I am sure anyone who has been reading my blog for a bit will not be shocked to learn that I am a perfectionist. Meaning, that when I fail at something, I take it as a personal attack on my very core, which is obviously a super healthy way to deal with a very normal, human experience.
I am so scared of failure, that I will not attempt something unless I am immediately good at it so it won’t shock anyone that I don’t have a drivers license, or that I find learning a new language one of the most intimidating things in the world. Meaning I don’t take a lot of chances, meaning that I could be missing out on opportunities and not challenging myself.
I want to have a good career, fulfilling relationships, and a life full of adventure, but you can’t achieve those things if you’re constantly terrified of failure.
I am trying to live bravely, and embrace failure for what it is, an opportunity to learn and grow.
Failure helps you critically evaluate your performance, and helps you realise where you’re letting yourself down
I applied for a very competitive graduate program, and I didn’t put that much time into the application, and I didn’t get it. But because I didn’t put all of my time and effort into it, I could excuse myself for not getting it, but deep down I know I played myself. It made sense that I didn’t get it. I needed more practise, I started researching how to write better cover letters. I have been pushed to reach out to potential mentors, and search out new opportunities, failing made me realise that I have a lot to improve on.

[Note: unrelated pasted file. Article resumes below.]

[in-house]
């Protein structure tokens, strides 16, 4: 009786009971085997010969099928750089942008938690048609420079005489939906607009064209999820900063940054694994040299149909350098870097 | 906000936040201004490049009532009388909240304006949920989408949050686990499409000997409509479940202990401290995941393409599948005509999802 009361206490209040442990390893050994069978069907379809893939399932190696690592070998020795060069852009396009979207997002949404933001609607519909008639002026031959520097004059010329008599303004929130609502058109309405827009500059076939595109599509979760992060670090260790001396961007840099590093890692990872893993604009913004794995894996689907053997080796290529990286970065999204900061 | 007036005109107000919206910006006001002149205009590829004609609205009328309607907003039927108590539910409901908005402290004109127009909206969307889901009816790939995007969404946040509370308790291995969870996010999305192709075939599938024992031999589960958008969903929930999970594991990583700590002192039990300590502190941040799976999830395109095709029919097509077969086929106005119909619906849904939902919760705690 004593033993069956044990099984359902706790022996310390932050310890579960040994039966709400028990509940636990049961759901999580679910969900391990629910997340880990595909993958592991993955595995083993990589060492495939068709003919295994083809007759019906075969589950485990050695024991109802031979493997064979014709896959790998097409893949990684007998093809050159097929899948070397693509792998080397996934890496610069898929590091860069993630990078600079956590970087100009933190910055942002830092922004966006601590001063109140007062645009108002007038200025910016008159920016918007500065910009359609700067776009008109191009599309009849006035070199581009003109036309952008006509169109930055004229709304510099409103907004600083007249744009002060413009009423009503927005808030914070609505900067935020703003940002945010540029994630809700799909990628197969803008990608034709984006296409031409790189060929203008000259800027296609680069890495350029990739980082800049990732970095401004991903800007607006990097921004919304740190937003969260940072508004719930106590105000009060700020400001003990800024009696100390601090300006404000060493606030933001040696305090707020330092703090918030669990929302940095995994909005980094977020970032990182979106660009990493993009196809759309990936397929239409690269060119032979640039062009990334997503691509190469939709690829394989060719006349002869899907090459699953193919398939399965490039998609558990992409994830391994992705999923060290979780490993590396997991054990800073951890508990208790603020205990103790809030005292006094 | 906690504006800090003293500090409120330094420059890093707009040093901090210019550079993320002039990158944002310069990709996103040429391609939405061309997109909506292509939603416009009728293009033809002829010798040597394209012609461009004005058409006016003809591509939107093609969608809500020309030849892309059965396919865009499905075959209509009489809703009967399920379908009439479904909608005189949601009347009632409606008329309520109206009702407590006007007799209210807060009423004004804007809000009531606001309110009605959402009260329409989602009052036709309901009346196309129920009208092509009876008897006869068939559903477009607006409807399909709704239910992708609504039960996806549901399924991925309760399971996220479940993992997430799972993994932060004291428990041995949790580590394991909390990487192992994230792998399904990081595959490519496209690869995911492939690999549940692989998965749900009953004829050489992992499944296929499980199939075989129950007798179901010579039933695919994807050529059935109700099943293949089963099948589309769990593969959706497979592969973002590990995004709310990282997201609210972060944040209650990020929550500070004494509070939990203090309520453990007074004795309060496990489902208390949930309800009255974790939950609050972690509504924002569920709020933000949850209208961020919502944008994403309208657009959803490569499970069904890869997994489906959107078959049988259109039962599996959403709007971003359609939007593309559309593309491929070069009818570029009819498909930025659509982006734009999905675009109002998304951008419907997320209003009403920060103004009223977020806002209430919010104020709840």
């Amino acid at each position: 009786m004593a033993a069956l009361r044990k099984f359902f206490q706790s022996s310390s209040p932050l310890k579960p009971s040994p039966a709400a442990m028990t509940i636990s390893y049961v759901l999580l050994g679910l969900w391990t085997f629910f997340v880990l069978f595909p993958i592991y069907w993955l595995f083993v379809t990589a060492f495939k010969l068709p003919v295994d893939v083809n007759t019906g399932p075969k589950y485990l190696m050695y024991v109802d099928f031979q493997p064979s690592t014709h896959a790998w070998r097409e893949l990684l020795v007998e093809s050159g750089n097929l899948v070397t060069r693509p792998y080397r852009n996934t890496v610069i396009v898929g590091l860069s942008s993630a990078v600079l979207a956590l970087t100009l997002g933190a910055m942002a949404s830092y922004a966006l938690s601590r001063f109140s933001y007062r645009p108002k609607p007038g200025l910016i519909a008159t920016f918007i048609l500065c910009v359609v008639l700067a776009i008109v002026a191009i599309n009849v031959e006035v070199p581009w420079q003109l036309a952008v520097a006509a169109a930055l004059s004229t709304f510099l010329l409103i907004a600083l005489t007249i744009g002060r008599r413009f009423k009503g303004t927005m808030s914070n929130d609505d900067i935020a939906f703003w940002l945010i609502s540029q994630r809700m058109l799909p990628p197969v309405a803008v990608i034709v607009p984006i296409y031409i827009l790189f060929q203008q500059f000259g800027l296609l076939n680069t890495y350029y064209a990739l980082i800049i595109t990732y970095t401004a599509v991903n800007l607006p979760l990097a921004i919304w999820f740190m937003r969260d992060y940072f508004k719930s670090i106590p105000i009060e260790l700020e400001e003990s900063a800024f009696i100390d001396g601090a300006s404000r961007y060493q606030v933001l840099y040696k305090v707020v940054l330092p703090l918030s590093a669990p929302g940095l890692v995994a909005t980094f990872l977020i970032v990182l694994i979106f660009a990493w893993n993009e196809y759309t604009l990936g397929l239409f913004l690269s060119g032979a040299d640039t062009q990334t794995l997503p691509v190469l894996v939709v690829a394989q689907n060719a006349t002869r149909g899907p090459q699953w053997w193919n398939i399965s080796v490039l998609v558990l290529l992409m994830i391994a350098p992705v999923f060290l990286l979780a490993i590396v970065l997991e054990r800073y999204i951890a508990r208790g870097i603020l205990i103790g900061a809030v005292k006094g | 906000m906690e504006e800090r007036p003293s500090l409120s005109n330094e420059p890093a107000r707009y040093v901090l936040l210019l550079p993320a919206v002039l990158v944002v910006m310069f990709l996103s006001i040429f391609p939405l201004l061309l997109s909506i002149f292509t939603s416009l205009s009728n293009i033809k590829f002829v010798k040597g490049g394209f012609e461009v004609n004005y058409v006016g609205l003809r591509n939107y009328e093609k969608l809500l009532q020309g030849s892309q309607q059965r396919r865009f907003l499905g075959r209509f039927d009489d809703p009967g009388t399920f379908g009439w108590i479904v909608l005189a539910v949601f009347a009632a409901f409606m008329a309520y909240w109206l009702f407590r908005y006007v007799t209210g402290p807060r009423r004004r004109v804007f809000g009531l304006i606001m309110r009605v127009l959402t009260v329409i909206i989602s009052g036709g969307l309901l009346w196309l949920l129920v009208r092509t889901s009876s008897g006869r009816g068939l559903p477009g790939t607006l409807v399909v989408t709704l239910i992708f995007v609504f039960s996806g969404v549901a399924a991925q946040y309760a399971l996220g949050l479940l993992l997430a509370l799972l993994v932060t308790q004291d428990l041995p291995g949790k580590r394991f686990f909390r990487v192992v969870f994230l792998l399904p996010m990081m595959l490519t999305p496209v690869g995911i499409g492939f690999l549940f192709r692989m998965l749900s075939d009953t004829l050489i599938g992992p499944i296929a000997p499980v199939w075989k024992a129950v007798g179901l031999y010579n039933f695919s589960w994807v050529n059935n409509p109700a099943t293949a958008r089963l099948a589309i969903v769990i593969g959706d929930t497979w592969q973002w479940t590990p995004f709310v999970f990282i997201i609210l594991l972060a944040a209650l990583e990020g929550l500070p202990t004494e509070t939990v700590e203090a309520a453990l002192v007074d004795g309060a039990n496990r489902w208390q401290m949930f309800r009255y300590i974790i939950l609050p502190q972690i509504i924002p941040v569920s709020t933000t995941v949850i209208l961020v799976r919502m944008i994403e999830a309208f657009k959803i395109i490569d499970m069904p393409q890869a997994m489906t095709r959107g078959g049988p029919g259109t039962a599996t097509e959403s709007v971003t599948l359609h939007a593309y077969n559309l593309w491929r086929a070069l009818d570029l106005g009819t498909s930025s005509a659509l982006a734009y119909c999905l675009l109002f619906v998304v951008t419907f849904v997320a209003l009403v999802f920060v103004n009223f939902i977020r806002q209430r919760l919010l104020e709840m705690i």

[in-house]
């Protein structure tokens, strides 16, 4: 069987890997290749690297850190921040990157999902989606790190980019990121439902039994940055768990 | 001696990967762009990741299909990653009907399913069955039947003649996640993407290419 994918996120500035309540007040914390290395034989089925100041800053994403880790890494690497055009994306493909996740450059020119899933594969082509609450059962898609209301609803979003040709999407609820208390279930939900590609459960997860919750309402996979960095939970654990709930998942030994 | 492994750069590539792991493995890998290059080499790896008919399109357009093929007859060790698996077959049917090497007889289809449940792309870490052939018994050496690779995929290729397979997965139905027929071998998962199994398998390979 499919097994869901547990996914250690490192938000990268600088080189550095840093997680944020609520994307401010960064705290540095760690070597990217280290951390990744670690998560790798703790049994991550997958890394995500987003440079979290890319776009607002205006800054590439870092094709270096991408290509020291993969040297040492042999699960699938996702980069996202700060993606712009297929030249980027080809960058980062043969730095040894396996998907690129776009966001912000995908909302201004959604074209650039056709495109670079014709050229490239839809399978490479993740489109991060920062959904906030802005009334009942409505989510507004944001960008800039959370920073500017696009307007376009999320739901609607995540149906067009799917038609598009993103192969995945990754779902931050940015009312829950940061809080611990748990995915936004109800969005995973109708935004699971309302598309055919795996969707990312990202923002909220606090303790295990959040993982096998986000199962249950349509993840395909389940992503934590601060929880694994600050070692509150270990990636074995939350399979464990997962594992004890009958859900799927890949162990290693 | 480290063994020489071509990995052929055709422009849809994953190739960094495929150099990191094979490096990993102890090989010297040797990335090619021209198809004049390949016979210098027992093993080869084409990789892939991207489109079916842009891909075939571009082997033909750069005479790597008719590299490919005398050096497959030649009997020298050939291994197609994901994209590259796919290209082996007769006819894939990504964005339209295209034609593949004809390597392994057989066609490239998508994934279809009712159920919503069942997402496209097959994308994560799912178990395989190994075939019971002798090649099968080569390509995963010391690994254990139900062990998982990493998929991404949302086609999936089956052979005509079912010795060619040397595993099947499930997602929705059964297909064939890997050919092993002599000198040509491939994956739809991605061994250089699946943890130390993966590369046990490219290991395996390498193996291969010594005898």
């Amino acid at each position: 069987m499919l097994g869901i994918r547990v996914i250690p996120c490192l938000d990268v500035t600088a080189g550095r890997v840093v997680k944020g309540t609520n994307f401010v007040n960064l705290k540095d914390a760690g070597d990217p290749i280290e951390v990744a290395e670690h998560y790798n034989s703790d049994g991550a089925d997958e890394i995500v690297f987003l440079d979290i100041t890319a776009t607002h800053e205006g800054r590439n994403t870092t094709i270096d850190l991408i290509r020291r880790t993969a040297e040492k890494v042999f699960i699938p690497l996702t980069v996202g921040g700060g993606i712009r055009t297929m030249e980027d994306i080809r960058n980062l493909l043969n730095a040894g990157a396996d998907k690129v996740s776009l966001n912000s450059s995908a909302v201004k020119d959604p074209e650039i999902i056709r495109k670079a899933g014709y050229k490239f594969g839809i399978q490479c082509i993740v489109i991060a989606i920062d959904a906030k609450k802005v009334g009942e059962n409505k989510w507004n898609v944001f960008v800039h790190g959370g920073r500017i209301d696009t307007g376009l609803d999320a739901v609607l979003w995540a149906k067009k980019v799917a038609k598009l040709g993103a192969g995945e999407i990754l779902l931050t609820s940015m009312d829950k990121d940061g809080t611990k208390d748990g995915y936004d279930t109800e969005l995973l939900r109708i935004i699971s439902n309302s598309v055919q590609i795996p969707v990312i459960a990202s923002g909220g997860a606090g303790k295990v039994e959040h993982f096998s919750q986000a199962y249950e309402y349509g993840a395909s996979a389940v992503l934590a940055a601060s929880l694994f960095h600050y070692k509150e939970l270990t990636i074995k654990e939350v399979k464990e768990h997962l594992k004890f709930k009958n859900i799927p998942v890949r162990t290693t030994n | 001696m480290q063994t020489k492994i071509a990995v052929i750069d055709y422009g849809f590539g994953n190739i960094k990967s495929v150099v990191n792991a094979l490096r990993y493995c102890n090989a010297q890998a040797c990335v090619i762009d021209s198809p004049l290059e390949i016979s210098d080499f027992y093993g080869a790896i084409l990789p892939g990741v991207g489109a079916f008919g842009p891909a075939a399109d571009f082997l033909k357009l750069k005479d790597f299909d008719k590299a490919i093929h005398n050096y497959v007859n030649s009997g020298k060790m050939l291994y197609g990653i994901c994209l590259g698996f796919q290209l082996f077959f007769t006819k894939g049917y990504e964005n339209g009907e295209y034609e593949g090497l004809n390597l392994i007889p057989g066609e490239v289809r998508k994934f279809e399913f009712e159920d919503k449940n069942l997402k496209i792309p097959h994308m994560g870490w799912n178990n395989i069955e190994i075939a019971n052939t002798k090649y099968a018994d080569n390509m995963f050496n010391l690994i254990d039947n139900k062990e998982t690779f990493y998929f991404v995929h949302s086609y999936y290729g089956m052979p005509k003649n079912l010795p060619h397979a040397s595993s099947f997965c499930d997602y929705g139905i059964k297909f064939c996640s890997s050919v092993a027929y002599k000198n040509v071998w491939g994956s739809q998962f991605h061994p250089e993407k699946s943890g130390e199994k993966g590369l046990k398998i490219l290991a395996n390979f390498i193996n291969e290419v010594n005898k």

It’s okay to fail
I used to think if I failed, it would be the end of everything, I would get so anxious about the idea of failure that I would make myself physically sick. This is why I have been too scared to take my driving test, because I heard everyone fails on the first time. But failure is a part of life, babies fall over all the time before learning to walk. It’s okay to fail, because everyone does, and its an unavoidable part of life.
You have to fail to improve- otherwise, you’re stagnating
Failing means that you have realised your limitations, and it gives you a chance to push past them, I applied to a competitive internship once, got rejected, improved my CV and experience, and then got it the second time around. Failure pushes you to try harder, and helps you to get better.
It gives you the push to ask for help
When failure makes you realise your limitations, it also might give you the push to ask for help. It could mean that you finally get the guts to reach out to a mentor (like I did) find extra training or just some extra support.
Learning to divorce the failure from your sense of self worth
I think is the most important lesson I have learnt from failing, is that you’re more than your failure. You’re a beautiful, complex and complete person within yourself, and one arbitrary failure does not define you.
What have you learnt from failure?